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Taylor Swift's Groper Says Life's 'ruined' By Lawsuit

Newsweek logo Newsweek 11/7/2018 Dory Jackson

a person posing for the camera © Provided by IBT Media Singer-songwriter Taylor Swift put her groping lawsuit to rest in August after prevailing over disc jockey David Mueller, but he said the repercussions of the legal battle have negatively affected his life.

Swift, 28, became engrossed in a publicized court war with Mueller, 56, after the radio personality touched her inappropriately at a meet and greet he attended with his wife. She initially alerted his station—Denver's KYGO-FM—to the incident, which resulted in an investigation and his eventual termination. The "Delicate" singer won $1 in damages upon countersuing her groper, who filed suit first for defamation two years after the attack.

Her case became an early triumph for the #MeToo era. It led to her participation as one of "The Silence Breakers" in the Time Person of the Year issue in December 2017.

Nearly a year after the lawsuit concluded, Mueller—who's since acquired a new radio job in Mississippi—has spoken out to suggest her legal actions damaged his livelihood. 

"How can you live with yourself? You ruined my life," Mueller, 55, told Radar Online Tuesday. "I was not ready for the photograph. I admit it was awkward but I never grabbed her. It's not even close to what happened."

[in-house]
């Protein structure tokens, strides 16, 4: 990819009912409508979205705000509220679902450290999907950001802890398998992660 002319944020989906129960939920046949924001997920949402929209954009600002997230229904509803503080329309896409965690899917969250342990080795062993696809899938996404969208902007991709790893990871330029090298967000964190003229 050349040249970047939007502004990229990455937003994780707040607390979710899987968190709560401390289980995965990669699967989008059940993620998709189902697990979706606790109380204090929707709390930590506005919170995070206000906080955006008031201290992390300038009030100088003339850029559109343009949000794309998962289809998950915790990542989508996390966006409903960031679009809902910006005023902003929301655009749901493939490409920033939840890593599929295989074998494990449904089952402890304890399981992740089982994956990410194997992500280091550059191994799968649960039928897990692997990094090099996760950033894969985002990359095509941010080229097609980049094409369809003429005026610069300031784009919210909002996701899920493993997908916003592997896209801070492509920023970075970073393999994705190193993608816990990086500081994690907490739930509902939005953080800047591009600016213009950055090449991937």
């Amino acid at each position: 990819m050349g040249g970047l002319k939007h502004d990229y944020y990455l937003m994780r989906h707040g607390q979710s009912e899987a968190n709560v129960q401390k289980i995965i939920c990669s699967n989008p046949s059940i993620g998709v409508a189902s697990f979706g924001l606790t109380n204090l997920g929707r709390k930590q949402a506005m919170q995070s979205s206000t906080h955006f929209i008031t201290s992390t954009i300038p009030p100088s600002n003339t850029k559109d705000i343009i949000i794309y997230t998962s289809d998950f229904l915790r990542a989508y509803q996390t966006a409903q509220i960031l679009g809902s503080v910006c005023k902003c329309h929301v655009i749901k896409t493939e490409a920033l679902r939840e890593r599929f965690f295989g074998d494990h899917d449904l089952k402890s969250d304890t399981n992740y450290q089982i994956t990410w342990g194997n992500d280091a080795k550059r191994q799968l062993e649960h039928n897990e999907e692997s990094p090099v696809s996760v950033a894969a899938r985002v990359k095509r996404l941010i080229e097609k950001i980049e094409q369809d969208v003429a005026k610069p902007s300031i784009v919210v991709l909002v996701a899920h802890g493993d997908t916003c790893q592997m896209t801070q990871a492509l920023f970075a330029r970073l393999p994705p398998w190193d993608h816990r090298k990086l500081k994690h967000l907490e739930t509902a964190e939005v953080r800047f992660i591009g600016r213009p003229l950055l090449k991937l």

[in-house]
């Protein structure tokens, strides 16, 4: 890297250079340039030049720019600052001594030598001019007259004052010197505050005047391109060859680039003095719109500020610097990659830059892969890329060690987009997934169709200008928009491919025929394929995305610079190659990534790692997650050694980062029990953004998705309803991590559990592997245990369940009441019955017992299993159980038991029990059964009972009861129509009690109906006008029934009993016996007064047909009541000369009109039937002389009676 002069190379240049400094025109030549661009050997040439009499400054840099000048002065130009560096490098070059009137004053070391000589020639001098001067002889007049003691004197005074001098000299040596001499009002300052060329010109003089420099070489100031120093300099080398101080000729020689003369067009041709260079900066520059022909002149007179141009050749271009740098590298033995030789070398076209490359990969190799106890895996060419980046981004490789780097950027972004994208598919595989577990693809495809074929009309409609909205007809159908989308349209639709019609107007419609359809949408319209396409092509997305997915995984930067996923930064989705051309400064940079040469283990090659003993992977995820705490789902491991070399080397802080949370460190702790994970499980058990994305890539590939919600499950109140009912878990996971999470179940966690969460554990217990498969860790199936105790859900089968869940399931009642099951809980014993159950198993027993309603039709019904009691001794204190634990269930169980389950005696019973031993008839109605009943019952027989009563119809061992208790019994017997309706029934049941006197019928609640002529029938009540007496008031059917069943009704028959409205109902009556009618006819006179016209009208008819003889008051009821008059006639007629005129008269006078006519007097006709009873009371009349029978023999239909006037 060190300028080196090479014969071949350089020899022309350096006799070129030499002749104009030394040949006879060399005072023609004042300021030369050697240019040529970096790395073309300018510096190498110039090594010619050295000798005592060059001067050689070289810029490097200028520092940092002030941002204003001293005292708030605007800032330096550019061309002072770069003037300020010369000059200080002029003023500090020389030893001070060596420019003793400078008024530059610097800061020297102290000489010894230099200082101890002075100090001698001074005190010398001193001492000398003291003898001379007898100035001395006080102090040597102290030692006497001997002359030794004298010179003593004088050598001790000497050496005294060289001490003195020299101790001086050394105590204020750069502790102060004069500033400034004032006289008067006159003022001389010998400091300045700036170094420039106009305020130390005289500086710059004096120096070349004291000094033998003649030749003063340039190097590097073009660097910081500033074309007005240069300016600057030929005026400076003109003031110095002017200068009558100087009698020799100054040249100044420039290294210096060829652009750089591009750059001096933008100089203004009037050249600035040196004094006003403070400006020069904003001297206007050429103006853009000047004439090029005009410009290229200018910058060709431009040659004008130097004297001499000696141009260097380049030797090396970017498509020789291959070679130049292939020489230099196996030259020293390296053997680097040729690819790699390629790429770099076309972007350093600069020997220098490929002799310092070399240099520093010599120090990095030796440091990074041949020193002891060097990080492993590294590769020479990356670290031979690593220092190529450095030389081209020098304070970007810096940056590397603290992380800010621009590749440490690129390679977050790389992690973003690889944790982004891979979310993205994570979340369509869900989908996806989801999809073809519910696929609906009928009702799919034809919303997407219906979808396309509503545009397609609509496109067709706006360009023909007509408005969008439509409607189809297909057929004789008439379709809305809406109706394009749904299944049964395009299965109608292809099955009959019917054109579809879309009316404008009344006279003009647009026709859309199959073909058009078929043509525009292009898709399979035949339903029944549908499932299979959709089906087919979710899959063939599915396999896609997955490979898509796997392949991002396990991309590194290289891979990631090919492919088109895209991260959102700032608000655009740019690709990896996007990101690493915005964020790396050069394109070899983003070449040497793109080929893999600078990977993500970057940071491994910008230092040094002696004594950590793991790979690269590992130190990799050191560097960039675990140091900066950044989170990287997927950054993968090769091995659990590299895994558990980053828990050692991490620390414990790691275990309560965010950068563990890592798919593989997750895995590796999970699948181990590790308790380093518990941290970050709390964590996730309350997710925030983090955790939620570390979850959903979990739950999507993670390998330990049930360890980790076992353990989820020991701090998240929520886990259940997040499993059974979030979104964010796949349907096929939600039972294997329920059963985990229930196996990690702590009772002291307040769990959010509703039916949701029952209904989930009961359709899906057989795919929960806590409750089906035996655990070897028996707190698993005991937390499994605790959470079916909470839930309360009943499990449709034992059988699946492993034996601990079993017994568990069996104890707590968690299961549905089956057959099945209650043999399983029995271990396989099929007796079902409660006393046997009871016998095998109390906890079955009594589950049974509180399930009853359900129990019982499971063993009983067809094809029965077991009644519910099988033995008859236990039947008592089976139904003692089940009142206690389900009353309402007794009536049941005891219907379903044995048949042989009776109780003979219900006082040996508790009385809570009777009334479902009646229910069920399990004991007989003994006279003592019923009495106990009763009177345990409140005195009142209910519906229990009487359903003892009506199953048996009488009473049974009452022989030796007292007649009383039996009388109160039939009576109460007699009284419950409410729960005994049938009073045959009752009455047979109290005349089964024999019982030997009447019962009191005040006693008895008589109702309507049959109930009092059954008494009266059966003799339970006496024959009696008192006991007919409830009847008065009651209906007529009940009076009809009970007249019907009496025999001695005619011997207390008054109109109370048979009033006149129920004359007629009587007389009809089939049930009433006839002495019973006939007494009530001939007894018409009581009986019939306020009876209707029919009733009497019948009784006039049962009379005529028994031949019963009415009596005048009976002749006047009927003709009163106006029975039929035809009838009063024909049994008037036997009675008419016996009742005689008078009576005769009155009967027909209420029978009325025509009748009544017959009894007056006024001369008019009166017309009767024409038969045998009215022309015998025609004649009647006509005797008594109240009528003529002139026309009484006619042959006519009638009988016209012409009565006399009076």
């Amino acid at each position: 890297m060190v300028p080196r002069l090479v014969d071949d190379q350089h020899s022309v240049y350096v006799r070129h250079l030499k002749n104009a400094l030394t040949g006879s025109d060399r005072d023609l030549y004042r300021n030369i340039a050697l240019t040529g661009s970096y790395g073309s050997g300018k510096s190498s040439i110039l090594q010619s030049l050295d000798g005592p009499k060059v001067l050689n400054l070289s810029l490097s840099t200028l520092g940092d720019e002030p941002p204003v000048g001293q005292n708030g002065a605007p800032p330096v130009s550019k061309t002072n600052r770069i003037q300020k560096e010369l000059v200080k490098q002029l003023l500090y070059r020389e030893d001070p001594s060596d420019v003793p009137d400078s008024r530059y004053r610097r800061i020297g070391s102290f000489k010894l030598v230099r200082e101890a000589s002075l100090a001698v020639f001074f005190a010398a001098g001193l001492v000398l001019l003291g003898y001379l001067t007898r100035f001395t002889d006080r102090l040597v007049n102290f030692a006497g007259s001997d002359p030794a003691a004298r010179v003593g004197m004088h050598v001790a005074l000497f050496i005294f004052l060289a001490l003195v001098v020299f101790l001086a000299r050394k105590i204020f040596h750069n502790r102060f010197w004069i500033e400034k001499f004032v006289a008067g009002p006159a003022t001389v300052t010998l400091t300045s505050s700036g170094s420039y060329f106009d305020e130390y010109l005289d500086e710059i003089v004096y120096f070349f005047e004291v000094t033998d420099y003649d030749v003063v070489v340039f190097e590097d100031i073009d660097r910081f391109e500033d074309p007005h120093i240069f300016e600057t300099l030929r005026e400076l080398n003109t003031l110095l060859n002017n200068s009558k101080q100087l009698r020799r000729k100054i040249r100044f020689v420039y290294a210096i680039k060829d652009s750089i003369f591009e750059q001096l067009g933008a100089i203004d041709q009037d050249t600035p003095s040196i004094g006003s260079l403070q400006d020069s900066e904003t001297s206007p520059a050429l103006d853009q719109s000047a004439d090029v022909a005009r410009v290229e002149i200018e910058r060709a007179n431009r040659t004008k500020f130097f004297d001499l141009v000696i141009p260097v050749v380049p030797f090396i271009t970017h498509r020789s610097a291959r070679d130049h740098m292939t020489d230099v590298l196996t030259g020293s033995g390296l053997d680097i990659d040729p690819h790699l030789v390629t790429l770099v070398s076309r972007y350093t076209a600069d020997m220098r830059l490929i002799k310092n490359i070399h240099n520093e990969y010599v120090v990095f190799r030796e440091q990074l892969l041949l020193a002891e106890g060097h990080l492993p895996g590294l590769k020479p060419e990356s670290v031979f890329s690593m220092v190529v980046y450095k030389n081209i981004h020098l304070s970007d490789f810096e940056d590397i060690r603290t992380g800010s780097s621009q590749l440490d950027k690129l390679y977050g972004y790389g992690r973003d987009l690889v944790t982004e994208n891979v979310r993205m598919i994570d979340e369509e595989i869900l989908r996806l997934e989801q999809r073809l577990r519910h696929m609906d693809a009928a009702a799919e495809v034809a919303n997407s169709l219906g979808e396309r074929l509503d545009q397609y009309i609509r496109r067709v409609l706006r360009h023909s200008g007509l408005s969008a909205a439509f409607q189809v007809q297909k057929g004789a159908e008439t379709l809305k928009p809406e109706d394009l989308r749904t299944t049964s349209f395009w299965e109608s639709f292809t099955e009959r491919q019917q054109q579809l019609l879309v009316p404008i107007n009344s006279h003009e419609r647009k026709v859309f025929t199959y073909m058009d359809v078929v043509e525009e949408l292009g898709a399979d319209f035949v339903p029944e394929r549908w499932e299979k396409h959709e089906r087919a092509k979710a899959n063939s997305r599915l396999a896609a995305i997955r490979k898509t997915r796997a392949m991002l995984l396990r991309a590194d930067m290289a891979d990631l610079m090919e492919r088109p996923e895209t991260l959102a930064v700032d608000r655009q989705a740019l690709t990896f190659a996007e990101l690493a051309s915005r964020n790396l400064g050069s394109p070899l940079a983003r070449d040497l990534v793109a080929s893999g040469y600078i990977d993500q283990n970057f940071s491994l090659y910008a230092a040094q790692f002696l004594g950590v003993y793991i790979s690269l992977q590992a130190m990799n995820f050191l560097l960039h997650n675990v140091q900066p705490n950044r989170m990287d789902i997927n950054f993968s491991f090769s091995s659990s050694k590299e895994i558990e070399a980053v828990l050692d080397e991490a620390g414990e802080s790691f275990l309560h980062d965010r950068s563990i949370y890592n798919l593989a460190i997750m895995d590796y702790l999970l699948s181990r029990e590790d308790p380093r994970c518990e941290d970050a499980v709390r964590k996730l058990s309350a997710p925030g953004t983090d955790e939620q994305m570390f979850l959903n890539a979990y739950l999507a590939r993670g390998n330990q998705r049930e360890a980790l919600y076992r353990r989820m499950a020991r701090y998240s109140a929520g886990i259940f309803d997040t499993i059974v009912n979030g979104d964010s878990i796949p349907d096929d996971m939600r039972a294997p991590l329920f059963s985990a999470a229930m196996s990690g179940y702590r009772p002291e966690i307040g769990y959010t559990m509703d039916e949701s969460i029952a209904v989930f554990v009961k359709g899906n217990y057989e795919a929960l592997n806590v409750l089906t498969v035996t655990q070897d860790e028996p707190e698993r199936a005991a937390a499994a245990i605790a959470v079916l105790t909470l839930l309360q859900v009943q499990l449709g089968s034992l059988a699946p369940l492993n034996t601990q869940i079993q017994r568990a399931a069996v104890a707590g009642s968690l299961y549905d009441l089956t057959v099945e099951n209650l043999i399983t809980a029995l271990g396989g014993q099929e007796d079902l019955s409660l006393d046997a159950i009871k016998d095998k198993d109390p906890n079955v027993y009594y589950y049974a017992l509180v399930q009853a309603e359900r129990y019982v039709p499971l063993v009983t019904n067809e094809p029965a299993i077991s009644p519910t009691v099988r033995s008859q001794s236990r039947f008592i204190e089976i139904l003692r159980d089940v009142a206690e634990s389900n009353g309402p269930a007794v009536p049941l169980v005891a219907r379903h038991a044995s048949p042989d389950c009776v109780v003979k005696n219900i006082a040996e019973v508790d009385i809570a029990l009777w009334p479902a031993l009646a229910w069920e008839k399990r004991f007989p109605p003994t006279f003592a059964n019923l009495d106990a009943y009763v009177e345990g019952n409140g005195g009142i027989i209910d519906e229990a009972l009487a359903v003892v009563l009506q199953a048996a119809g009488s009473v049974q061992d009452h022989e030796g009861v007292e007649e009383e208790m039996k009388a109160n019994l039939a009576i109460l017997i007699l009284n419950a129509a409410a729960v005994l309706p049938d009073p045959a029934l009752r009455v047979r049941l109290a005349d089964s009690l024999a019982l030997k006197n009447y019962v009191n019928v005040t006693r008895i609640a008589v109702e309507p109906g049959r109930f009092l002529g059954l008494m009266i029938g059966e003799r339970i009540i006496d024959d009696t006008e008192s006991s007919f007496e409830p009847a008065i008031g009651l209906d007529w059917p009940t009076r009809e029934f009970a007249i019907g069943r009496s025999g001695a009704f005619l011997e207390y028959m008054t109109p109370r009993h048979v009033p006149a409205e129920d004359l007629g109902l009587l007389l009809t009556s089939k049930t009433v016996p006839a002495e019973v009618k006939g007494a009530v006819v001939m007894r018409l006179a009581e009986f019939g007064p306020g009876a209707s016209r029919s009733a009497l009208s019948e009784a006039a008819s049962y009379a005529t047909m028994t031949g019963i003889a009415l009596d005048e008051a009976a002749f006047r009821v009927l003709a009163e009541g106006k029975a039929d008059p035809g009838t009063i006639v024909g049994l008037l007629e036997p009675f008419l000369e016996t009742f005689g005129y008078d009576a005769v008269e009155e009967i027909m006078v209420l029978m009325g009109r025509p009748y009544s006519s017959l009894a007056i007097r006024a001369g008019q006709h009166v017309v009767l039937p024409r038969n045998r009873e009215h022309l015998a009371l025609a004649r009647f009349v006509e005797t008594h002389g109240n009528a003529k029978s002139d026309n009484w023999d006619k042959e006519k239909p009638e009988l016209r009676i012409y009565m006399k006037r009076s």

Mueller explained how the lawsuit has affected his behavior around women, saying: "Now I'm afraid to even talk to women. I feel like I'm in a prison. I'm not myself anymore. I don't even go near women. It makes me upset. I was always the gentleman. I would always say, 'Hey, watch your language, there's a lady here,' and then I get accused of this."

This isn't the first time Mueller has spoken out against Swift following their courtroom debacle. Shortly after her Time interview detailed her account in December 2017, Mueller argued that she shouldn't be praised for winning against him. 

"If they [Time] want to make a connection between my lawsuit and these other cases where women are saying that they got assaulted, I get because it's a magazine. They're trying to sell stuff," Mueller said in a video issued to TMZ. "Do I think she's a hero? I mean, she testified in court because the judge ordered her to. And when I hear her attorney talk about it or her talk about it, they make it seem like it was her choice to testify...I never wanted to settle for money. I wanted to clear my name. I wanted to be able to tell my side of the story."

Swift's assault occurred under what she calls "risky circumstances," with several witnesses that saw the incident during one of The Red Tour's meet and greet sessions in 2013. She aimed to bring her case to the court in the event that he would do this, or more, to a younger and more vulnerable musical artist.

"Going to court to confront this type of behavior is a lonely and draining experience, even when you win, even when you have the financial ability to defend yourself," Swift told Time in December. "Even though awareness is higher than ever about workplace sexual harassment, there are still so many people who feel victimized, afraid and silenced by their abusers and circumstances."

Muller paid her with a $1 Sacagawea coin.

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